Why not just buy puts?

Why not just buy putsMichael Swanson, Ph.D., Wells Fargo Chief Agricultural Economist

With the 2016 harvest in the bin (or grain pile), many agricultural producers thoughts have turned to preparing for 2017 and committing themselves to land rents and inputs purchases. In a recent publication, the USDA showed that more than 60% of farm ground is rented in the key grain and oilseed regions. Using micro-data from the Center for Farm Financial Management, land rents get paid 28% of total yield on cash rent corn operations. This represents the single biggest expense for agricultural operators, almost doubling machinery expense.
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Does a record crop mean record usage?

Why not just buy putsMichael Swanson, Ph.D., Wells Fargo Chief Agricultural Economist

The September World Agricultural Supply and Demand Estimates (WASDE) report confirmed the USDA’s previous estimates for record yields in corn at 174 bushels per acre, and soybeans at 51 bushels per acre. Given the large acreage planted, the U. S. should produce 15.1 billion bushels of corn and 4.1 billion bushels of soybeans.
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True farmers never sell a rally

Magnifying GlassMichael Swanson, Ph.D., Wells Fargo Chief Agricultural Economist

One topic that never gets old for producers and processors is price volatility. Where does price volatility come from, and who is responsible? What constitutes price volatility?

Price volatility brings to mind the infamous quote of Supreme Court Justice Potter Stewart used in 1964 of “I know it when I see it”. You would think that everyone would agree on what constitutes price volatility − it’s when prices change.
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Consumer food and beverage expectations – fact or fiction?

consumer foodMichael Swanson, Ph.D., Wells Fargo Chief Agricultural Economist

Story telling almost always overwhelms factual analysis since most people find it easier to remember a good story than to remember a good model and factual analysis.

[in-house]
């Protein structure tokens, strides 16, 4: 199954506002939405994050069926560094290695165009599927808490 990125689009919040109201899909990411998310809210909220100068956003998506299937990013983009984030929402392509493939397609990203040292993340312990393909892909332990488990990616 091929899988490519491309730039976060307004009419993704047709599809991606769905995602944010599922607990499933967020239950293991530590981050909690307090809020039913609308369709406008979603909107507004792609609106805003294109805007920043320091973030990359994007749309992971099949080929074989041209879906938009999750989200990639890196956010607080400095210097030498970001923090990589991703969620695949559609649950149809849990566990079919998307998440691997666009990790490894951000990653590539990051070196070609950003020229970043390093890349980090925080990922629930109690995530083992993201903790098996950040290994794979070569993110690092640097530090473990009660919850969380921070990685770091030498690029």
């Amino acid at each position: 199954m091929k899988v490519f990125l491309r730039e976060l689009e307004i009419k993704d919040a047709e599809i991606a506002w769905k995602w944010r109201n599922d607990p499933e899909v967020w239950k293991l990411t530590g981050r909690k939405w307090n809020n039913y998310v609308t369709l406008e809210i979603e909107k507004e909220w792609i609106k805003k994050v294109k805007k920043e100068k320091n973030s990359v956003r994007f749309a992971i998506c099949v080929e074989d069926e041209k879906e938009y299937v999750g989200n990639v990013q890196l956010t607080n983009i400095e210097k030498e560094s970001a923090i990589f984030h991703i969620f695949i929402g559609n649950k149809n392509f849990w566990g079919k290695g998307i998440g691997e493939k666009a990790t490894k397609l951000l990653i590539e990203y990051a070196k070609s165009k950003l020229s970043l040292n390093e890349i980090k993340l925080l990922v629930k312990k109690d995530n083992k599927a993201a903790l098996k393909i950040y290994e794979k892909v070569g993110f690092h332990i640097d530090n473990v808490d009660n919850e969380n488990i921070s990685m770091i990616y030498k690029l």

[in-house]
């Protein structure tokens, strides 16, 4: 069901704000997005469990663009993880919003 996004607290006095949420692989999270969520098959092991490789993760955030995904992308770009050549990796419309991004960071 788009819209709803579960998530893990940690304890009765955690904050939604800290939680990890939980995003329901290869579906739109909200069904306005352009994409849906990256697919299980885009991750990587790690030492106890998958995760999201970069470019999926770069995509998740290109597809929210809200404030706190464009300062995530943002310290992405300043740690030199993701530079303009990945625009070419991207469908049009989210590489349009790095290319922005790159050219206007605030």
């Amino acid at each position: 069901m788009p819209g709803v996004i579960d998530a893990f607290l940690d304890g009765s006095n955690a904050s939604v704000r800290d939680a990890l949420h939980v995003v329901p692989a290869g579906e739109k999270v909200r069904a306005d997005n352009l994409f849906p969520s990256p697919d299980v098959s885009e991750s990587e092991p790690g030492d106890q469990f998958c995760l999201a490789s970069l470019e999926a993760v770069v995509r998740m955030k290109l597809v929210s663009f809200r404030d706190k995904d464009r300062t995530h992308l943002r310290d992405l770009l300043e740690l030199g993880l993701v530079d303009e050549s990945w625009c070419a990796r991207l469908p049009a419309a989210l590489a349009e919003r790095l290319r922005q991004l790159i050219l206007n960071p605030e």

While a good story can be true, and it can give us a clear insight into a complex issue, unfortunately, too many good stories are “just so” stories that edit the facts to fit the outcome.
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Blog: Be careful what you wish for

becareful-what-you-wish-forMichael Swanson, Ph.D., Wells Fargo Chief Agricultural Economist

The drop in crude oil prices has acted as both a symptom and a cause in the agricultural economic outlook. According to the Baker Hughes rig count, only 571 active rigs were working in February 2016, down an astounding 71% in 18 months. Since drilling activity peaked in September 2014, crude oil production has risen by 5% highlighting the lag in the energy production system loop. (more…)


Blog: The who and what of farm financial stress

Michael Swanson, Ph.D., Wells Fargo Chief Agricultural Economist

Even with the recent rally in corn prices, grain and oilseed producers still face break-even or losses in most circumstances. This prompts the questions of how long will it be before the sector enters a financial stress mode. (more…)


Blog: How far is the land market from its real value?

Michael Swanson, Ph.D., Wells Fargo Chief Agricultural Economist

The single most important asset in agriculture is land, and the single most vexing question in agriculture is what land is worth. For agricultural producers, land values incorporate many things that fall outside the cold-hearted economist’s model. (more…)